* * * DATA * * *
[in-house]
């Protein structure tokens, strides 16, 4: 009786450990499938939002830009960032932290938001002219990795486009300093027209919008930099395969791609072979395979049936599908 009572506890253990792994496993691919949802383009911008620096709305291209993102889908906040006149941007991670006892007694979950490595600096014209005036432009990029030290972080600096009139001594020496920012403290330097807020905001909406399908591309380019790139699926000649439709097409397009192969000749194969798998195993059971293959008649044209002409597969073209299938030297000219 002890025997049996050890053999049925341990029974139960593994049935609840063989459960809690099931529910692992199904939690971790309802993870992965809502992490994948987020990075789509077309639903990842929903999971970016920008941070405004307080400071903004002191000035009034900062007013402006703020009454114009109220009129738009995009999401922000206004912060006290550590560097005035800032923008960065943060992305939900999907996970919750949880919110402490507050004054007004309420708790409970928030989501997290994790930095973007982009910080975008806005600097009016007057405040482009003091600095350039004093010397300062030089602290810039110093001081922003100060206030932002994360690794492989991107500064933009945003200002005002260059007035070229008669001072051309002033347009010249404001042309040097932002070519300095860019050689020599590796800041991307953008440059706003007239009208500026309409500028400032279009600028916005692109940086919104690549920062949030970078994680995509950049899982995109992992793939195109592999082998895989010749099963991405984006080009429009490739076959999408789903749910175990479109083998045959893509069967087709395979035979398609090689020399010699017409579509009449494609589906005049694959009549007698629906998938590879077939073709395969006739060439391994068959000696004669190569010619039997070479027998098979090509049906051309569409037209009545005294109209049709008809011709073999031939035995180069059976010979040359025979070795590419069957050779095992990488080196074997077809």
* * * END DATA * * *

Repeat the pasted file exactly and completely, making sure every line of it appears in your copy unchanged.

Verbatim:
[in-house]
């Protein structure tokens, strides 16, 4: 009786450990499938939002830009960032932290938001002219990795486009300093027209919008930099395969791609072979395979049936599908 009572506890253990792994496993691919949802383009911008620096709305291209993102889908906040006149941007991670006892007694979950490595600096014209005036432009990029030290972080600096009139001594020496920012403290330097807020905001909406399908591309380019790139699926000649439709097409397009192969000749194969798998195993059971293959008649044209002409597969073209299938030297000219 002890025997049996050890053999049925341990029974139960593994049935609840063989459960809690099931529910692992199904939690971790309802993870992965809502992490994948987020990075789509077309639903990842929903999971970016920008941070405004307080400071903004002191000035009034900062007013402006703020009454114009109220009129738009995009999401922000206004912060006290550590560097005035800032923008960065943060992305939900999907996970919750949880919110402490507050004054007004309420708790409970928030989501997290994790930095973007982009910080975008806005600097009016007057405040482009003091600095350039004093010397300062030089602290810039110093001081922003100060206030932002994360690794492989991107500064933009945003200002005002260059007035070229008669001072051309002033347009010249404001042309040097932002070519300095860019050689020599590796800041991307953008440059706003007239009208500026309409500028400032279009600028916005692109940086919104690549920062949030970078994680995509950049899982995109992992793939195109592999082998895989010749099963991405984006080009429009490739076959999408789903749910175990479109083998045959893509069967087709395979035979398609090689020399010699017409579509009449494609589906005049694959009549007698629906998938590879077939073709395969006739060439391994068959000696004669190569010619039997070479027998098979090509049906051309569409037209009545005294109209049709008809011709073999031939035995180069059976010979040359025979070795590419069957050779095992990488080196074997077809």